Quizz is an amazing horse and we bought her sound, of that I am certain, from a wonderful woman who loves her deeply. But somehow, things fell apart as they sometimes do. Whether it was shoeing mistakes, maintenance that just needed to be done or a sudden and random change, she was unable to work at the beginning of the winter.
I don't have any answers regarding a silver bullet or magic formula we followed that could help others. But as I reflect on the past 6 months certain things stand out as contributing factors as to why we came out the other side ready for show season.
The most important factor in helping my daughter's horse get back on track was our trainer. We listened to her every step of the way. We did everything she told us to do, even when it went somewhat against our usual process. We changed farriers. We involved an additional vet. We were very aggressive with injections. It was not easy to go along with all of this but I knew that if we really wanted Quizz to recover we couldn't listen only to the things we wanted to hear. We either had to go along with the plan or not go along with it. Half a plan would not help.
There were dark days. I never doubted our trainer, her knowledge or her intentions. I did doubt the horse's ability to bounce back. I doubted whether we had identified the issue. I doubted the miracle farrier. Shoeing changes take time and my patience was thin. I seriously doubted the ability of my daughter to rise to the occasion and do all that needed to be done to help her horse recover.
At one point, not all that long ago, I thought the best thing for the horse might be to find a more advanced rider that could give her what she needed. Even mentioning this brought tears to my daughter's eyes.
Again, our trainer gets all the credit for salvaging the situation. She did more training rides. She gave my daughter more lessons. She sped up Elizabeth's education. Elizabeth learned so very much in such a short time. But even more importantly, our trainer kept her cool while I rode the emotional roller coaster. She was there for us everyday. She knew how hard it was for us to go through this and she cared. She didn't make any promises but she encouraged us to have faith.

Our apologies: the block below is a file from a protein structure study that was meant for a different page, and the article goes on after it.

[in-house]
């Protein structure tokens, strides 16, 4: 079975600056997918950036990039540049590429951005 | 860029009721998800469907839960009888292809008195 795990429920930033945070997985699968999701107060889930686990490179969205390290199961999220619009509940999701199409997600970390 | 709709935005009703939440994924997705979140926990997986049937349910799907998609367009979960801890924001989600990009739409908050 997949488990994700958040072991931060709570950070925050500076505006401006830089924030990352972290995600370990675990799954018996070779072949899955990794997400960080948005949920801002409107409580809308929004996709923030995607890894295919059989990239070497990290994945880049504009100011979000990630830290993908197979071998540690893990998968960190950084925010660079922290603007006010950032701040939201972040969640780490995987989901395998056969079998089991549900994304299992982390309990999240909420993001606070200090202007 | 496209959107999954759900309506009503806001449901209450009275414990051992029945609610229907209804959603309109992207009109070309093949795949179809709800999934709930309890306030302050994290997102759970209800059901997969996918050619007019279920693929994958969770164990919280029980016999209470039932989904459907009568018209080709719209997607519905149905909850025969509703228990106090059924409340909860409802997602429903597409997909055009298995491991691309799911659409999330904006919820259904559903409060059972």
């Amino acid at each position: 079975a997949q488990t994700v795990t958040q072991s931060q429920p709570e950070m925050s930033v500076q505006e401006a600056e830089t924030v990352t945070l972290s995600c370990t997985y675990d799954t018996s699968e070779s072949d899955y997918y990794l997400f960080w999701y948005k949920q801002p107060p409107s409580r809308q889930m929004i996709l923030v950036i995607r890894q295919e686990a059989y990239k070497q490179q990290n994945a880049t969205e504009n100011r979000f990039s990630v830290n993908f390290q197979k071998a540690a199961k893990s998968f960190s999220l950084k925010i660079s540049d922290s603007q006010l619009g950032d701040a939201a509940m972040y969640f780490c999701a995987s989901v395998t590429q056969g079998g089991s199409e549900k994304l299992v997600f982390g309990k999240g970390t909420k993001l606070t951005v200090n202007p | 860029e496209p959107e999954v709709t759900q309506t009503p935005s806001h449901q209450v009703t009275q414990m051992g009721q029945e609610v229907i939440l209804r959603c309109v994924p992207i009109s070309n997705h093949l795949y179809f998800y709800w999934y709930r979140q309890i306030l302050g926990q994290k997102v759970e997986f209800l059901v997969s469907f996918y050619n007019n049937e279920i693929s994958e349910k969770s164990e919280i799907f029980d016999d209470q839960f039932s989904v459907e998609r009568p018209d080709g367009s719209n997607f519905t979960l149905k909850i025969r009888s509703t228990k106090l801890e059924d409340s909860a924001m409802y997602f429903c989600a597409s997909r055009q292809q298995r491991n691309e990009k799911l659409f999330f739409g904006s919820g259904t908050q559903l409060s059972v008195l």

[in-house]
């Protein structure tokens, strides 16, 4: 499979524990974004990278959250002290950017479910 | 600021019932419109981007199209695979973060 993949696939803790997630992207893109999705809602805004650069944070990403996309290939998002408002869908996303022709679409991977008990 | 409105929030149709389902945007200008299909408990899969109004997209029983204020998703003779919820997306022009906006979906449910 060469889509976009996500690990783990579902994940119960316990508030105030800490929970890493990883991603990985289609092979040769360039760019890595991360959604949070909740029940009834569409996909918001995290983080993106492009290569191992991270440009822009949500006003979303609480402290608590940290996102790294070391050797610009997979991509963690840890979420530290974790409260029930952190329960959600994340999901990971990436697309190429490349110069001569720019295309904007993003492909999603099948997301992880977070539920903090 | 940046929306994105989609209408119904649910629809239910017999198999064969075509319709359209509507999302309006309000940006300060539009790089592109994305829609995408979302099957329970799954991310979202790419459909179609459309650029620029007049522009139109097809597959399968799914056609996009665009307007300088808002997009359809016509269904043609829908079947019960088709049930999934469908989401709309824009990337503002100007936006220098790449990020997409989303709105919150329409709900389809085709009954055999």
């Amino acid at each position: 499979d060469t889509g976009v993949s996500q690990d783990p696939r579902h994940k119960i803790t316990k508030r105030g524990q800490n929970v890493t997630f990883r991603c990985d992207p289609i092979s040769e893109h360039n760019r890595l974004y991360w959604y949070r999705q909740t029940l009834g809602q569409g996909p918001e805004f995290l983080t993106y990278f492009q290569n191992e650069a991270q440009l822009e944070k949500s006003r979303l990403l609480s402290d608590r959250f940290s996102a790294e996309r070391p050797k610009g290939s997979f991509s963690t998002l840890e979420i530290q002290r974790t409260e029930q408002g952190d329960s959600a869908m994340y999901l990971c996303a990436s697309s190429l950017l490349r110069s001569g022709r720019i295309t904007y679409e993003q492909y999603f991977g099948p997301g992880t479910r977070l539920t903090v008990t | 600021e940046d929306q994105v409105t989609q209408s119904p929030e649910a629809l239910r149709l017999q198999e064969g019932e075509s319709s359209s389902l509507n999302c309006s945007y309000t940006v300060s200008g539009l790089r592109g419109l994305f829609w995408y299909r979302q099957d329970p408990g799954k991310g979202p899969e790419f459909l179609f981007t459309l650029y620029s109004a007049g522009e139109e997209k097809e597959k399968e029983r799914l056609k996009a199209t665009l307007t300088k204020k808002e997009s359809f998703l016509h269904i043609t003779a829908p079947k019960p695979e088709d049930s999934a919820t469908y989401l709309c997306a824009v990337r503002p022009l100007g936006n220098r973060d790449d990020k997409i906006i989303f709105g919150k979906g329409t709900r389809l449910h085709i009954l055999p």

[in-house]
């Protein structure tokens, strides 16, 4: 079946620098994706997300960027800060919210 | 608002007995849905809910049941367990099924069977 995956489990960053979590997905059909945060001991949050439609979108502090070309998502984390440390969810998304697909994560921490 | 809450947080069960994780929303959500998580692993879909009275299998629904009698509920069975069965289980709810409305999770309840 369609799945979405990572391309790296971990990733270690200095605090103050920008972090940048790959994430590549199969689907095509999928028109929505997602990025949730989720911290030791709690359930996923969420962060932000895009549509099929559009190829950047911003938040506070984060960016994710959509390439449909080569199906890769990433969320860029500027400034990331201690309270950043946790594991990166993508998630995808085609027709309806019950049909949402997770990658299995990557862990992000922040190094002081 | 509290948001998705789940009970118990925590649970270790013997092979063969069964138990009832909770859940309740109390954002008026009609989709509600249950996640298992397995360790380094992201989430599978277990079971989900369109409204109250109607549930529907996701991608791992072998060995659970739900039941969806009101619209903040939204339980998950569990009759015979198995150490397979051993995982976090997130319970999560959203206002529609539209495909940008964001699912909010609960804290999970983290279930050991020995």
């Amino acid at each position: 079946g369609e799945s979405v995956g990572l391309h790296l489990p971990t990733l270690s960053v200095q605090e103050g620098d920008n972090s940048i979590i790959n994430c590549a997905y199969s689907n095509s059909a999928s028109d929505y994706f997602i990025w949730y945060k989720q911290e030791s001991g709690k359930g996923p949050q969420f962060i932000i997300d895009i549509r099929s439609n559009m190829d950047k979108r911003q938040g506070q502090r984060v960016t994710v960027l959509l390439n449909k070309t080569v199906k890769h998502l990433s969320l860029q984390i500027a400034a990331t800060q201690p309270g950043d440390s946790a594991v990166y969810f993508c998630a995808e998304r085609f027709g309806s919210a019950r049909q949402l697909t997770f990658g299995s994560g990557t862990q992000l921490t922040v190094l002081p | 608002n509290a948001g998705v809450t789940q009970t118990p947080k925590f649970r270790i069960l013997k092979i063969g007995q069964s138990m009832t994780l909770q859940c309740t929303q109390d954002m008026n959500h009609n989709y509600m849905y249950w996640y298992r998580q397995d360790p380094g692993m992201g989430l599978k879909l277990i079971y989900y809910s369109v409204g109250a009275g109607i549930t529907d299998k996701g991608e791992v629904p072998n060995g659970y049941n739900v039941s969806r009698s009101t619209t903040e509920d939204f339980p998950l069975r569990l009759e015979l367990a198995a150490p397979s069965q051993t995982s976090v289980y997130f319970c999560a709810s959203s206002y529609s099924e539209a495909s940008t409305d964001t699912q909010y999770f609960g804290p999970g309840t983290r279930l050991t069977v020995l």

We did everything we could think of to try. We lunged with a Pessoa, rode with German reins. We used Back on Track pads. We did a course of Adequan. We even engaged a PhD Equine Nutritionist who I think is fantastic. We only made minor adjustments to her diet but I think it helped. And I should admit I hired an animal communicator. That was a bit disappointing, really, and brought me down way more than it propped me up.
In the end we will never know what one thing made the biggest difference. But the part that will always stand out to me is the support and encouragement we received. From the lameness vet to the miracle farrier, from our super supportive Pony Club friends to our trainer, we were so fortunate to have had this experience. As painful as it was, I am glad we ran the gauntlet and came out the other side.
So tomorrow Elizabeth and Quizz will do a schooling horse trial in preparation for their first big recognized show together. Two months ago we weren't sure if Quizz would jump again and now we have an incredible season planned for this fantastic team. Last week they galloped - a real gallop! I am so incredibly grateful. And I am humbled by my daughter and her amazing and trusty steed.